But that alone would not be enough – a “clever mix of measures” is necessary as early as possible, shows an analysis of more than 4,500 government measures against the spread of the coronavirus by researchers at the Complexity Science Hub Vienna (CSH).

But that alone would not be enough – a “clever mix of measures” is necessary as early as possible, shows an analysis of more than 4,500 government measures against the spread of the coronavirus by researchers at the Complexity Science Hub Vienna (CSH).

-Pandemic. But that alone would not be enough – a “clever mix of measures” is necessary as early as possible, shows an analysis of more than 4,500 government measures against the spread of the coronavirus by researchers at the Complexity Science Hub Vienna (CSH).

The scientists at the CSH collected the state measures that were taken worldwide between January and May 2020 to contain the spread of the SARS-CoV-2 virus. Its database “COVID-19 Control Strategies List” (CCCSL), which is also used by the WHO, comprises more than 4,500 individual measures in 76 different regions worldwide.

Also interesting:

Infectiologist: “The virus will be with us for years to come”

Now, together with international colleagues, they have quantified the contribution of each measure to reducing the number of reproductions “R (t)” and have published the results as a preprint – without being assessed by experts. The number of reproductions indicates how many people are infected on average by a sick person. To contain the spread of a disease, R (t) must be less than one.

“There is no one-size-fits-all solution”

The analysis shows that “there is no one-size-fits-all solution and no single measure alone can reduce R (t) below one. What is needed is a combination of measures to curb the spread of the virus,” the researchers write in their paper.

Also interesting:

Corona – which test can do what?

Social distancing and school closings work best

If you look at the individual measures alone, “social distancing clearly works best,” said study director Peter Klimek from the CSH and the Medical University of Vienna in a CSH broadcast. Specifically, the scientists have identified the closure of educational institutions as by far the most effective measure. The first author of the study, Nils Haug, also sees the reason for the high effectiveness, also from the CSH and the Med-Uni Vienna, among others. also in the fact that not only children and young people have to stay at home, but also many parents, as he explained to the APA.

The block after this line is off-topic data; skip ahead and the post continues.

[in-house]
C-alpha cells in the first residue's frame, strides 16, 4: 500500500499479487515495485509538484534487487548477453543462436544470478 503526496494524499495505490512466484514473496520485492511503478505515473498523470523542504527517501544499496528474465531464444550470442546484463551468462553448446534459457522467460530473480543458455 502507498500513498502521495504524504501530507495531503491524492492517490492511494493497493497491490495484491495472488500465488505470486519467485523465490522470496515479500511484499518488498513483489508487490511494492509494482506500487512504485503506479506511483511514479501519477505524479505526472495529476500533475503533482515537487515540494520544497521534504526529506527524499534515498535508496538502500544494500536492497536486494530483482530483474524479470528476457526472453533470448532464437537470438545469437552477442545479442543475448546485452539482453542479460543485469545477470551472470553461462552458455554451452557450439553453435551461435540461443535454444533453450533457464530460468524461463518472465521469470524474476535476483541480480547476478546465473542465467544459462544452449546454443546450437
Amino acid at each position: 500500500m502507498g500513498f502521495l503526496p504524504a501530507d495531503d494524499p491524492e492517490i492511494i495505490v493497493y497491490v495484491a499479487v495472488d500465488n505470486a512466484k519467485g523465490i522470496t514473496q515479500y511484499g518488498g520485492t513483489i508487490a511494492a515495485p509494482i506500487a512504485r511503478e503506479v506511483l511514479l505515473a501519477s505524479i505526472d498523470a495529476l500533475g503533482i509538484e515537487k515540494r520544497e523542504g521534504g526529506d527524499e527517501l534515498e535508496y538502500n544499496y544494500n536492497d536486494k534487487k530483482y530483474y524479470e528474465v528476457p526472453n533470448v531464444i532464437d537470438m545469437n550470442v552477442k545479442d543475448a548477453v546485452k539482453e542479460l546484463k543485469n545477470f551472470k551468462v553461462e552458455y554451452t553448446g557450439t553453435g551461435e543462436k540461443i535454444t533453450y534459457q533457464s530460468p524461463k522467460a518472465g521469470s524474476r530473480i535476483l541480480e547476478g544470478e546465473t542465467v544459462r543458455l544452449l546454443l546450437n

Interesting:

Why wearing masks is still recommended

Home office and get-togethers also effectively prohibit

The prohibition of small gatherings is also highly effective. The closure of shops and restaurants or the introduction of home offices can be expected. They also include better availability of protective equipment such as mouth and nose protection, border closures, active risk communication, for example by promoting security protocols in companies or at events, strengthening the health systems in dealing with the pandemic, for example through targeted education about COVID -19, providing protective equipment to healthcare workers and separating patients with and without COVID-19 in hospitals are among the most effective measures.mypaperwriter scam

“No measure alone is effective enough to reduce R (t) below one”

“However, no measure alone is effective enough to reduce R (t) below one,” emphasized Haug. He cites the closure of kindergartens, schools and universities as an example. According to the study, this is the most effective measure, but reduces the number of reproductions by a maximum of 0.34. Assuming that R (t) without measures would be around three, the closure of educational institutions would mean that each infected person would only infect an average of 2.7 instead of 3 people – but the disease would nevertheless spread quickly.

A clever mix of measures required

In order to actually contain this spread, what is needed is a “clever mix of measures – and the earlier the better,” emphasize the scientists. “Timing is actually half the battle,” says Haug. For example, the voluntary wearing of mouth and nose protection, which was advertised at an early stage, is much more effective than mandatory masking that is only prescribed at a later point in time.

“Early and voluntary interventions are more effective than those that are introduced late and mandatory”

The researchers see a pattern here: “Early and voluntary interventions are more effective than those that are introduced late and mandatory,” stressed Haug. This also applied to the (self) isolation of people with symptoms or to safety measures in the workplace. This is why the scientists see active risk communication with the public and the education and information of all relevant interest groups as the key to containing the epidemic.